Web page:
Our results suggest that, as was the case for FA of mandible size (Leamy et al, 1997, 2002), the genetic basis of FA in mandibular molar size and shape in this population of mice is almost exclusively epistatic in nature. No individual QTLs were found that significantly affected FA of molar size, and only two QTLs affected FA of molar shape, both significant only at the chromosomewise level and jointly accounting for only about 4% of the total variance. However, many QTLs were found whose epistatic interactions affected FA in molar size/shape, the most significant five pairs of which contributed an average of about 20% of the total variation in these characters. Thus, there appears to be at least a moderate amount of genetic variance for FA in these molar characters, but it is nonheritable rather than heritable in origin.
This general pattern for FA in the tooth characters is strikingly similar to that discovered for two fitness characters, litter size and maternal performance, in LG/J by SM/J intercross mice (Peripato et al, 2002, 2004). Both of these characters were significantly affected by only two individual QTLs but by a number of epistatic combinations of QTLs that contributed substantial nonadditive genetic variance (Peripato et al, 2002, 2004). They also exhibit low or nonsignificant heritabilities in outbred populations (Peripato et al, 2004). This is a genetic profile that is much different than nonfitness characters such as body size and skeletal size and shape that are affected by many single-locus QTLs each with generally small effects (Cheverud et al, 1996, 1997, 2001; Leamy et al, 1999; Klingenberg et al, 2001; Workman et al, 2002).
While the genetic architecture for FA in both molar size and in shape suggests that both may somehow be related to fitness, the genes involved in the epistatic interactions reaching significance at the experimentwise level appear to be different for these two characters. However, because of the limited statistical power inherent in this QTL experiment, there may be other undetected epistatic interactions that commonly affect FA in both molar characters. Nonetheless, the relative independence of the genes involved in the epistatic interactions reported here for FA in the two characters is not particularly surprising since only one of three QTLs affecting molar centroid size mapped in about the same location as any of the 18 QTLs found to affect molar shape in these same mice (Workman et al, 2002). Workman et al (2002) actually only reported QTLs reaching significance at the experimentwise level, and six additional QTLs affecting molar size reached significance at the chromosomewise level, two of which also were at locations similar to those found for QTLs affecting molar shape. Altogether, then, only three of the 18 QTLs affecting molar shape may be commonly affecting molar size as well.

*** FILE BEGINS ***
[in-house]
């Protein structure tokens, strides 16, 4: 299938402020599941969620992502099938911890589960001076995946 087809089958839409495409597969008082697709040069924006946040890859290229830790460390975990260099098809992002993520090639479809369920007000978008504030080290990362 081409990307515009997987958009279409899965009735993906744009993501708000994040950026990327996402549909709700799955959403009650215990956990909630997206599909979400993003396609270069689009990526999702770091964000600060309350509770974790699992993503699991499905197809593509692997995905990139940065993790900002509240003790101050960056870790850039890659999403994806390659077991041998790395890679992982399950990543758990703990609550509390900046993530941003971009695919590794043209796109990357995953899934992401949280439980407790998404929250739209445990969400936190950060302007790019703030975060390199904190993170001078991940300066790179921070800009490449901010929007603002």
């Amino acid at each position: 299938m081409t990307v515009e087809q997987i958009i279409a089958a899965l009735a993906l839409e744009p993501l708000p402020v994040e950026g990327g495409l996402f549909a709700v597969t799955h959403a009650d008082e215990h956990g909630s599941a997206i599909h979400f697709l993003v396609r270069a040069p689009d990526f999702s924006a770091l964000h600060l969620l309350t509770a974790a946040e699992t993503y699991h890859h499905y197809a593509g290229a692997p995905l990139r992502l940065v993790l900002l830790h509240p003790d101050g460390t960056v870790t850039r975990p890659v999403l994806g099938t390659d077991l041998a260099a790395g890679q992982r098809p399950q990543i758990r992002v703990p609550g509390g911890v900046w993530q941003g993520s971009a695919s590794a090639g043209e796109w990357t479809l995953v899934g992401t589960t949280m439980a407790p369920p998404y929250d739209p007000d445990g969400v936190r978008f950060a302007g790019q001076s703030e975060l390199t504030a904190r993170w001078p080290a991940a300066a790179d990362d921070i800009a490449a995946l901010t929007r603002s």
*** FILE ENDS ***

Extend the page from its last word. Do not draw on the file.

The nature of the genes involved in the epistatic interactions affecting FA in molar size/shape is unknown, but it seems reasonable to hypothesize that some or most of these genes are among those affecting molar size/shape. Klingenberg and Nijhout (1999) showed that epistasis for FA in a given bilateral character can be produced as a normal outcome of the developmental processes controlled by genes responsible for the bilateral character itself. Of the QTLs involved in epistatic interactions, six of the 10 affecting molar size FA and seven of the 10 affecting molar shape FA, respectively, map to locations within the CIs of individual QTLs for molar size and shape (Workman et al, 2002). This suggests that some of the genes directly controlling size or shape of the mandibular molar row may be involved in epistatic interactions as well. Other genes epistatically affecting FA in molar size or shape may be more indirectly involved by controlling overall tooth/bone mineral deposition or hormones and their receptors. For example, a potential candidate for the QTL near the distal end of chromosome 1 that epistatically affects molar size FA (see Table 4) is Tbbmd1 (location 110), a gene that controls total body bone mineral density (Masinde et al, 2002).